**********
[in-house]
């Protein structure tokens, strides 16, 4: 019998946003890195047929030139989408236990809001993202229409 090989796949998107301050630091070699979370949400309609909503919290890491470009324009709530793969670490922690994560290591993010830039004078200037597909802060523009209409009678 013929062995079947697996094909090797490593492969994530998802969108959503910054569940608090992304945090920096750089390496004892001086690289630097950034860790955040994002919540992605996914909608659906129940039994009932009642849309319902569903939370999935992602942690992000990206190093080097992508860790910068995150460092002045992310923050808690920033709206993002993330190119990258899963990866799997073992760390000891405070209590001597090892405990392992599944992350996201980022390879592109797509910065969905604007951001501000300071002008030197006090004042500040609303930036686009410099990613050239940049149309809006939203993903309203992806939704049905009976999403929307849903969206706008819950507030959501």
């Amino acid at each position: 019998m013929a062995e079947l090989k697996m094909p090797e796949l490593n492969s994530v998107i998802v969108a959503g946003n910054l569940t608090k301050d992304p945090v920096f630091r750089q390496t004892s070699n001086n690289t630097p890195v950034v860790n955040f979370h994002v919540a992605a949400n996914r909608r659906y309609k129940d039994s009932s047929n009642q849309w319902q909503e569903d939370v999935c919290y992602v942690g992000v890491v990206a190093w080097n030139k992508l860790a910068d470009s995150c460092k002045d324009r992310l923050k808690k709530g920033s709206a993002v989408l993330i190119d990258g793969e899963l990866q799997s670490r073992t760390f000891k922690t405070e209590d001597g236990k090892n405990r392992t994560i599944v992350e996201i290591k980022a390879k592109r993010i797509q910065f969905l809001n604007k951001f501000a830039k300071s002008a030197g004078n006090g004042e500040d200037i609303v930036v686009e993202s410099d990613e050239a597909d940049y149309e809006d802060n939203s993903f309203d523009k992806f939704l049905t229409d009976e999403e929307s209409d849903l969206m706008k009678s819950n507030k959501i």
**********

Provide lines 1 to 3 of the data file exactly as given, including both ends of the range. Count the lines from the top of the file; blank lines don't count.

[in-house]
């Protein structure tokens, strides 16, 4: 019998946003890195047929030139989408236990809001993202229409 090989796949998107301050630091070699979370949400309609909503919290890491470009324009709530793969670490922690994560290591993010830039004078200037597909802060523009209409009678 013929062995079947697996094909090797490593492969994530998802969108959503910054569940608090992304945090920096750089390496004892001086690289630097950034860790955040994002919540992605996914909608659906129940039994009932009642849309319902569903939370999935992602942690992000990206190093080097992508860790910068995150460092002045992310923050808690920033709206993002993330190119990258899963990866799997073992760390000891405070209590001597090892405990392992599944992350996201980022390879592109797509910065969905604007951001501000300071002008030197006090004042500040609303930036686009410099990613050239940049149309809006939203993903309203992806939704049905009976999403929307849903969206706008819950507030959501």
């Amino acid at each position: 019998m013929a062995e079947l090989k697996m094909p090797e796949l490593n492969s994530v998107i998802v969108a959503g946003n910054l569940t608090k301050d992304p945090v920096f630091r750089q390496t004892s070699n001086n690289t630097p890195v950034v860790n955040f979370h994002v919540a992605a949400n996914r909608r659906y309609k129940d039994s009932s047929n009642q849309w319902q909503e569903d939370v999935c919290y992602v942690g992000v890491v990206a190093w080097n030139k992508l860790a910068d470009s995150c460092k002045d324009r992310l923050k808690k709530g920033s709206a993002v989408l993330i190119d990258g793969e899963l990866q799997s670490r073992t760390f000891k922690t405070e209590d001597g236990k090892n405990r392992t994560i599944v992350e996201i290591k980022a390879k592109r993010i797509q910065f969905l809001n604007k951001f501000a830039k300071s002008a030197g004078n006090g004042e500040d200037i609303v930036v686009e993202s410099d990613e050239a597909d940049y149309e809006d802060n939203s993903f309203d523009k992806f939704l049905t229409d009976e999403e929307s209409d849903l969206m706008k009678s819950n507030k959501i």